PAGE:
Well, I for one, want the women in my life to know that there is nothing more human and honest to me than someone feeling ambivalent about being a mother. It is not the same as being ambivalent about loving your children. Expressing your frustration about what you've had to sacrifice is an act of self-care; I am happy to be a sympathetic ear. Everyone in my life knows how much I love dogs, but I still get annoyed at them and resent their neediness from time to time. When I tell a story about how my dog got into the garbage and I was resentful that I had to clean it up doesn't mean I love them less, so why would anyone think that being resentful about changing 3+ years of diapers full of human waste be seen as bad mothering?

I can't change our culture's unrealistic expectations about what motherhood should look like, but I can offer the following:

1. I am your friend before I am your child's friend. So if you want to tell me your baby/toddler/child/teenager/grown children are being assholes, I am not going to make excuses for them. I will agree with you. "Yeah! Can't believe he threw the spaghetti on the floor! Such an asshole". (I do believe even babies and young children can be assholes, at least through adult eyes, even if they don't INTEND to be assholes.)

2. I can sympathize with the frustrations of domestic life. Look at my house. I don't have kids. It's a mess. I can't even imagine what it would be like to insert a kid into the mix. Honestly, if I had kids, I would see it as completely justifiable that we live in a wasteland.

3. I may not have to put up with social expectations of being a perfect mother, but I have often had to deal with accusations that I am selfish for not wanting to BE a mother. I DON'T EVEN HAVE KIDS AND PEOPLE TRY TO GUILT-TRIP ME ABOUT BEING A BAD MOTHER TO CHILDREN THAT DO NOT EXIST. So even though the guilt probably comes from a different place for you, I get it. I get that you can feel utter relief when ditching your kids at your parents or at the in-laws or with a babysitter, yet also feel guilty for feeling that relief or joy or whatever.

4. If you're having a bad mothering day/week/month/year, and others are expressing disapproval, know that I am generally quite impressed your kids are alive. Most days I'm impressed with myself for keeping ME alive, let alone someone else who isn't capable of getting in the car and obtaining sustenance at the drive-thru and using a damn toilet.

5. I have had significant training in crisis counselling. You can talk to me in this capacity about parenting, if you want to. From my eyes, parenting appears to be an endless string of crises after another anyway. I may be completely useless when it comes to practical advice, but I am pretty good at listening.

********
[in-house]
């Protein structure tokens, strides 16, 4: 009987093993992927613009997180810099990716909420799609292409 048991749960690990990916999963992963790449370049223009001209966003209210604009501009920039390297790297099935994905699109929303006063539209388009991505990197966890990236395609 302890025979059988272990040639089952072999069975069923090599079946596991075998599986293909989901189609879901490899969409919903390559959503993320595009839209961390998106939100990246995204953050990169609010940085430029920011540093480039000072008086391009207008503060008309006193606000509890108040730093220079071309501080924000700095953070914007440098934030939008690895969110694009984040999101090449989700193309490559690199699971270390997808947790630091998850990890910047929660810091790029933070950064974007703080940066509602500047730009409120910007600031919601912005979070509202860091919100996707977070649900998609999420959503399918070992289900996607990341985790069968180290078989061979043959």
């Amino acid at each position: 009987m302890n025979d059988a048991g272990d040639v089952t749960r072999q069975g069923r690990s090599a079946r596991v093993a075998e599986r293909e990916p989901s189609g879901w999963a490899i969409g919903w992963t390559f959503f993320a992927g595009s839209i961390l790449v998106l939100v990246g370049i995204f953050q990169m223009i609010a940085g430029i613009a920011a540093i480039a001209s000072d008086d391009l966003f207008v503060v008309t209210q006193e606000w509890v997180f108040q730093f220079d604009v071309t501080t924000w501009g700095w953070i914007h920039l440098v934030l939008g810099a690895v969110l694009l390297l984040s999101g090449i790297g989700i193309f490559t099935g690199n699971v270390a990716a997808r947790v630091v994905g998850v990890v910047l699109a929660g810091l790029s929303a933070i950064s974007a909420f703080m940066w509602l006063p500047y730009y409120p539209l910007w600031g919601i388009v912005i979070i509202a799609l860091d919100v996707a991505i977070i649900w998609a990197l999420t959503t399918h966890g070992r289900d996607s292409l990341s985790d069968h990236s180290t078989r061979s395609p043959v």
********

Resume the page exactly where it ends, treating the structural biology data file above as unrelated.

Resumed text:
6. (This relates directly back to number 3, so I have no idea why I inserted two more list items in between, but whatever.) I believe being a mother will include feeling horrible about what you have to do (I refer back to managing human waste for years), so I will try to talk you out of also feeling guilty for feeling like shit about it sometimes. Feeling like shit about it is already something I wish I could help prevent; there really is no point in feeling guilty about feeling like shit about something.

I get that it is possible that maybe, just maybe, some of the women I know can be that ideal mother society lauds as what we should strive to be. And if you are, good for you. But I suspect that it's much more probable that all the mothers I know feel ambivalent at least on occasion, and I want you to know that I'm here for you. Just because I've chosen to be childless doesn't mean I am heartless.

So, to be clear: I may not be a big fan of the idea of ME being a mother, but that doesn't mean I am not a big fan of women who ARE mothers. I've rambled on long enough, and if you've stuck with me all the way to the end of this post, know that if I am supportive of you in general, my support doesn't end when it comes to your experiences as a mother, even if I am not one myself.

In solidarity,


1 comment:

  1. This is so perfect. Motherhood snuck up on me as I was about to graduate. I can't help but feel a tad resentful that I spent a boatload of money and time on a degree that I can't use for a while and my daily life is so drastically different than what I imagined it would be right now. But no one wants to hear that. They want to hear me spew crap about how lovely my life is and how great we are doing. I love reading about how I am not the only one.